A Third Therapy Office and a New Psychotherapist
We are pleased to announce the opening of our third office and our newest therapist, Julie Elwell, LICSW.

Our new office is in the same building as the other two offices, at 3000 Connecticut Avenue, in Woodley Park. It is in suite 438 (North Entrance).

With the addition of Ms. Elwell, our ninth therapist, DC Talk Therapy has significantly increased the number of evening hours it offers. Ms. Elwell will work three evenings a week, plus Saturdays, and later add daytime hours.

Ms. Elwell provides individual counseling for a variety of issues, including depression, anxiety, grief and loss, and issues related to trauma.

She has 13 years of experience, having worked in a variety of settings throughout Washington, D.C., and Virginia, including community mental health clinics, hospitals and private practice.

To schedule an appointment with Ms. Elwell for individual therapy, please call 202.588.1288 or email us at  info@dctalktherapy.com .
Listen Up

Want a quick way to improve communication between you and your partner?

Try something called the reflective listening exercise.

Here’s how it works: One person (the sender) speaks for 30 seconds to the other (the receiver) about any topic he or she wants. Start with something small, like a problem at work, then build to something with more emotional intensity like an argument you had a few days ago.

While the sender is talking, the receiver looks at the sender and simply listens and tries to understand, neither interrupting nor asking questions. (There can be no distractions at the time, like looking at a computer or TV.)

During this time it’s important to put our own thoughts and feelings aside, which is not always easy because the receiver may be triggered by what they hear.

When the time is up, the receiver will paraphrase what they just heard. (“What I heard you say is…” is a good opener.) The sender then has the opportunity to confirm that the receiver heard them accurately or try to correct them if they didn’t quite get it. Refrain from defensiveness and reaction if your partner corrects you; this is not an attack, simply a correction.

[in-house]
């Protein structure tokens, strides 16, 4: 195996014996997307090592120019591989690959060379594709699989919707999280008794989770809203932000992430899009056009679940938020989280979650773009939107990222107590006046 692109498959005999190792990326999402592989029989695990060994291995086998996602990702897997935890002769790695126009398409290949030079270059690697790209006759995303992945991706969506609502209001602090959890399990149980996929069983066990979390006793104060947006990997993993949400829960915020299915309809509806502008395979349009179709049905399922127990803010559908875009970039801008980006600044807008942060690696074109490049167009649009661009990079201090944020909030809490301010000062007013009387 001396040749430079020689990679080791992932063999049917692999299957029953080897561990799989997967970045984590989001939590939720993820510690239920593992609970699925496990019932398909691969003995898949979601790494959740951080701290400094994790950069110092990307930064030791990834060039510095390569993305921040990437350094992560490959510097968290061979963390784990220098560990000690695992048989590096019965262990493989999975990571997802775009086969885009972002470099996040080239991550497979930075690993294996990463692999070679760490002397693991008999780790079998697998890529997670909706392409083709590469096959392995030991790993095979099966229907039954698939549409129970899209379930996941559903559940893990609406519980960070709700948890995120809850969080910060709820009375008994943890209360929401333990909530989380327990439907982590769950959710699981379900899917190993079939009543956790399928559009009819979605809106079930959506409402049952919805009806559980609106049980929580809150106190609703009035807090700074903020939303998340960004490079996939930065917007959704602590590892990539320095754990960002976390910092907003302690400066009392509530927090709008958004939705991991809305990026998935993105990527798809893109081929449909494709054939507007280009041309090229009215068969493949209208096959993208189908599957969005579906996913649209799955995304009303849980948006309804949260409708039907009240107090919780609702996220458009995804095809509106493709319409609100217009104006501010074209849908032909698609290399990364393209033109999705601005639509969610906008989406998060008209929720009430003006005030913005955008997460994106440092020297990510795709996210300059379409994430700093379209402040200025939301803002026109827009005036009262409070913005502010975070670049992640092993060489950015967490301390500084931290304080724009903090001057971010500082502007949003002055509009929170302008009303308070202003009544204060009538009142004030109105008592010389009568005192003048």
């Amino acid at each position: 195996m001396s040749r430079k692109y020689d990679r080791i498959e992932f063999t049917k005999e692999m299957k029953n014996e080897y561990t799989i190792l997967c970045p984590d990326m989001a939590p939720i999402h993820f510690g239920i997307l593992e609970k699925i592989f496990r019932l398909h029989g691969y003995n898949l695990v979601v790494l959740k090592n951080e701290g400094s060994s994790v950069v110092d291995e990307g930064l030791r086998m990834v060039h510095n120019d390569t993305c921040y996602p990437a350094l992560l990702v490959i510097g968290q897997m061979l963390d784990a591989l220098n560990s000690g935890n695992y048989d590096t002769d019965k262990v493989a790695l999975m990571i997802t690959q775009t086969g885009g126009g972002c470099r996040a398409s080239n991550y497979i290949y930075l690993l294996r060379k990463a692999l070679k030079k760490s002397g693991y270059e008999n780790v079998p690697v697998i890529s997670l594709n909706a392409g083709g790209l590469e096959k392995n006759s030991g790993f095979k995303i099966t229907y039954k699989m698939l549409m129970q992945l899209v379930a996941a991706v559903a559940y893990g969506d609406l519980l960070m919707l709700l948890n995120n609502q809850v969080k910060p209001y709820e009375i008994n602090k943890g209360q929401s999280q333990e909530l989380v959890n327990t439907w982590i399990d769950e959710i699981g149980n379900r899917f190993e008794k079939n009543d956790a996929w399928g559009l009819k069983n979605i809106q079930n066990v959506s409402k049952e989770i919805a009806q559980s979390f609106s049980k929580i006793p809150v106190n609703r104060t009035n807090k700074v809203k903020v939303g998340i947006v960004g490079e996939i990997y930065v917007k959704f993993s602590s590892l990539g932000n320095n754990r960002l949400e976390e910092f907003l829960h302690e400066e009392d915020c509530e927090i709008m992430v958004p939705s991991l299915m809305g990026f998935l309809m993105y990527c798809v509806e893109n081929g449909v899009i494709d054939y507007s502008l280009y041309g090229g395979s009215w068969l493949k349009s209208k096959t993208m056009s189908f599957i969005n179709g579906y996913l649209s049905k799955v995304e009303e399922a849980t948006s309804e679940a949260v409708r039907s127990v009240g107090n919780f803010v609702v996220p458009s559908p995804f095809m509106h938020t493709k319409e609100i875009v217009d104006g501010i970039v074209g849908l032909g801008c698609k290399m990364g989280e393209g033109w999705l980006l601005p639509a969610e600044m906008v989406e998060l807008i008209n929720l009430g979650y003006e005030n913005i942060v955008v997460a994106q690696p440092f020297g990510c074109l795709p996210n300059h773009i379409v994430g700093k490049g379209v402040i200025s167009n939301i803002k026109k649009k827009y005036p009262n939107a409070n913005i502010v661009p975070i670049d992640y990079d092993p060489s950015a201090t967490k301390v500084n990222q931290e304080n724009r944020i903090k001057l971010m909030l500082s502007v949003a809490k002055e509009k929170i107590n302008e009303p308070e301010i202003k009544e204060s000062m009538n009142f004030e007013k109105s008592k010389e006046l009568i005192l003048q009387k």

Then the sender and receiver switch roles. Practice it a few times, then stop for the day. The next time you do the exercise, increase the time to 60 seconds per person, using the exact same approach.

The goal of the exercise is twofold:

  • to practice being more precise in our communication

  • and to learn a new way of listening so that the sender feels heard, understood and empathized, which is at the heart of any healthy relationship. In these ways, we are “in the moment” with one another.

The mistake that we tend to make with our partners is that when we listen we are mostly preparing our defense or our attack, so much so that we aren’t really hearing or acknowledging what is being said; parallel conversations do nothing for connection. This exercise can represent a dramatic shift in how you communicate to your partner.

David Sternberg, LICSW, is the founder and director of DC Talk Therapy.
What's New in Podcasting?

This two-year old self-help podcast by Gregg Clunis already has more than two million downloads. He outlines simple strategies and habits you can develop to get the most out of life. A few recent podcasts focused on develoing patience and the importance of a morning routine. Available on iTunes and Spotify.
Quote of the Month

“ Remember, our enemy is not lack of preparation; it’s not the difficulty
of the project or the state of the marketplace or the emptiness of our bank account.
The enemy is resistance. The enemy is our chattering brain, which,
if we give it so much as a nanosecond, will start producing excuses, alibis, transparent self-justifications, and a million reasons why
we can’t/shouldn’t/won’t do what we know we need to do.”

-- Stephen Pressfield, author of ‘Do The Work’

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